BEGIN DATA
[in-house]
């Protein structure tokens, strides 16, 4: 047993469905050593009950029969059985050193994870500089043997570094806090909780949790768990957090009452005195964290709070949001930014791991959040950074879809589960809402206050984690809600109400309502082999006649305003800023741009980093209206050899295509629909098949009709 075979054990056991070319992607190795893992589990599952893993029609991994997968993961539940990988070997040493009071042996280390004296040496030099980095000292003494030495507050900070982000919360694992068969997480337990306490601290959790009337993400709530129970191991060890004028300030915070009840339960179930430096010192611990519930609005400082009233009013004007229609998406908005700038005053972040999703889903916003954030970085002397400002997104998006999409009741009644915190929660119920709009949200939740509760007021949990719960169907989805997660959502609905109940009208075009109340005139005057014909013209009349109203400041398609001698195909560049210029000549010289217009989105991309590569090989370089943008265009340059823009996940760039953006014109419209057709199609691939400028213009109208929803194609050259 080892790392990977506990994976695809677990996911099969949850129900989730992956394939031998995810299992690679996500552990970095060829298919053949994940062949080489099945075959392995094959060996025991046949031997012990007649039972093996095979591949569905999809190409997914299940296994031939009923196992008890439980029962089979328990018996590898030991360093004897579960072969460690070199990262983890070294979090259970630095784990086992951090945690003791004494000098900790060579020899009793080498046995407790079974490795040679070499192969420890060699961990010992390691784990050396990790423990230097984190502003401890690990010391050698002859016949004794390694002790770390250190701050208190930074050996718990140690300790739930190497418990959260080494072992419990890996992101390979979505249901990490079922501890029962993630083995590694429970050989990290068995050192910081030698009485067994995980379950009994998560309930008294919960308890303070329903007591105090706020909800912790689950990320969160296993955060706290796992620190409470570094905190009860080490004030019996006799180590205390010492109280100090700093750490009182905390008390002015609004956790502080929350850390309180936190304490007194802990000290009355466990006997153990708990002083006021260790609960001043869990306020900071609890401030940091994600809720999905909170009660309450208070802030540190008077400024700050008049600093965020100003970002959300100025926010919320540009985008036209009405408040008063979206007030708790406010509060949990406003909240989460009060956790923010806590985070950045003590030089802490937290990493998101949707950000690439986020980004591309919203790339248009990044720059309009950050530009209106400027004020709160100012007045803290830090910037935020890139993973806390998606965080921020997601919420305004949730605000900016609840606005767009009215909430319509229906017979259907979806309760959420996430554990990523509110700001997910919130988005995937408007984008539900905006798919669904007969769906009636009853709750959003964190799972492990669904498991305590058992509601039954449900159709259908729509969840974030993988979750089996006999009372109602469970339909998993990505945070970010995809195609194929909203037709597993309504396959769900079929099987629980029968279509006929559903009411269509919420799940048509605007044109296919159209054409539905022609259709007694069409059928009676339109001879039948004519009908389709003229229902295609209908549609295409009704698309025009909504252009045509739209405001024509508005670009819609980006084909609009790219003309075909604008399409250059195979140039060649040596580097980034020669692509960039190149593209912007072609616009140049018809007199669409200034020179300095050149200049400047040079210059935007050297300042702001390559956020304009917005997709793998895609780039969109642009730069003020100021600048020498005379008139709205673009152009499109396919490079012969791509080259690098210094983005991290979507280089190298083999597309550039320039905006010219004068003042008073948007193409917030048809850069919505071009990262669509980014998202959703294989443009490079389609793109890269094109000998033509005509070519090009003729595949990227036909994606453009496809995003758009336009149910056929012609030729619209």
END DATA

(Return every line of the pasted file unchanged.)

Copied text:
[in-house]
């Protein structure tokens, strides 16, 4: 047993469905050593009950029969059985050193994870500089043997570094806090909780949790768990957090009452005195964290709070949001930014791991959040950074879809589960809402206050984690809600109400309502082999006649305003800023741009980093209206050899295509629909098949009709 075979054990056991070319992607190795893992589990599952893993029609991994997968993961539940990988070997040493009071042996280390004296040496030099980095000292003494030495507050900070982000919360694992068969997480337990306490601290959790009337993400709530129970191991060890004028300030915070009840339960179930430096010192611990519930609005400082009233009013004007229609998406908005700038005053972040999703889903916003954030970085002397400002997104998006999409009741009644915190929660119920709009949200939740509760007021949990719960169907989805997660959502609905109940009208075009109340005139005057014909013209009349109203400041398609001698195909560049210029000549010289217009989105991309590569090989370089943008265009340059823009996940760039953006014109419209057709199609691939400028213009109208929803194609050259 080892790392990977506990994976695809677990996911099969949850129900989730992956394939031998995810299992690679996500552990970095060829298919053949994940062949080489099945075959392995094959060996025991046949031997012990007649039972093996095979591949569905999809190409997914299940296994031939009923196992008890439980029962089979328990018996590898030991360093004897579960072969460690070199990262983890070294979090259970630095784990086992951090945690003791004494000098900790060579020899009793080498046995407790079974490795040679070499192969420890060699961990010992390691784990050396990790423990230097984190502003401890690990010391050698002859016949004794390694002790770390250190701050208190930074050996718990140690300790739930190497418990959260080494072992419990890996992101390979979505249901990490079922501890029962993630083995590694429970050989990290068995050192910081030698009485067994995980379950009994998560309930008294919960308890303070329903007591105090706020909800912790689950990320969160296993955060706290796992620190409470570094905190009860080490004030019996006799180590205390010492109280100090700093750490009182905390008390002015609004956790502080929350850390309180936190304490007194802990000290009355466990006997153990708990002083006021260790609960001043869990306020900071609890401030940091994600809720999905909170009660309450208070802030540190008077400024700050008049600093965020100003970002959300100025926010919320540009985008036209009405408040008063979206007030708790406010509060949990406003909240989460009060956790923010806590985070950045003590030089802490937290990493998101949707950000690439986020980004591309919203790339248009990044720059309009950050530009209106400027004020709160100012007045803290830090910037935020890139993973806390998606965080921020997601919420305004949730605000900016609840606005767009009215909430319509229906017979259907979806309760959420996430554990990523509110700001997910919130988005995937408007984008539900905006798919669904007969769906009636009853709750959003964190799972492990669904498991305590058992509601039954449900159709259908729509969840974030993988979750089996006999009372109602469970339909998993990505945070970010995809195609194929909203037709597993309504396959769900079929099987629980029968279509006929559903009411269509919420799940048509605007044109296919159209054409539905022609259709007694069409059928009676339109001879039948004519009908389709003229229902295609209908549609295409009704698309025009909504252009045509739209405001024509508005670009819609980006084909609009790219003309075909604008399409250059195979140039060649040596580097980034020669692509960039190149593209912007072609616009140049018809007199669409200034020179300095050149200049400047040079210059935007050297300042702001390559956020304009917005997709793998895609780039969109642009730069003020100021600048020498005379008139709205673009152009499109396919490079012969791509080259690098210094983005991290979507280089190298083999597309550039320039905006010219004068003042008073948007193409917030048809850069919505071009990262669509980014998202959703294989443009490079389609793109890269094109000998033509005509070519090009003729595949990227036909994606453009496809995003758009336009149910056929012609030729619209």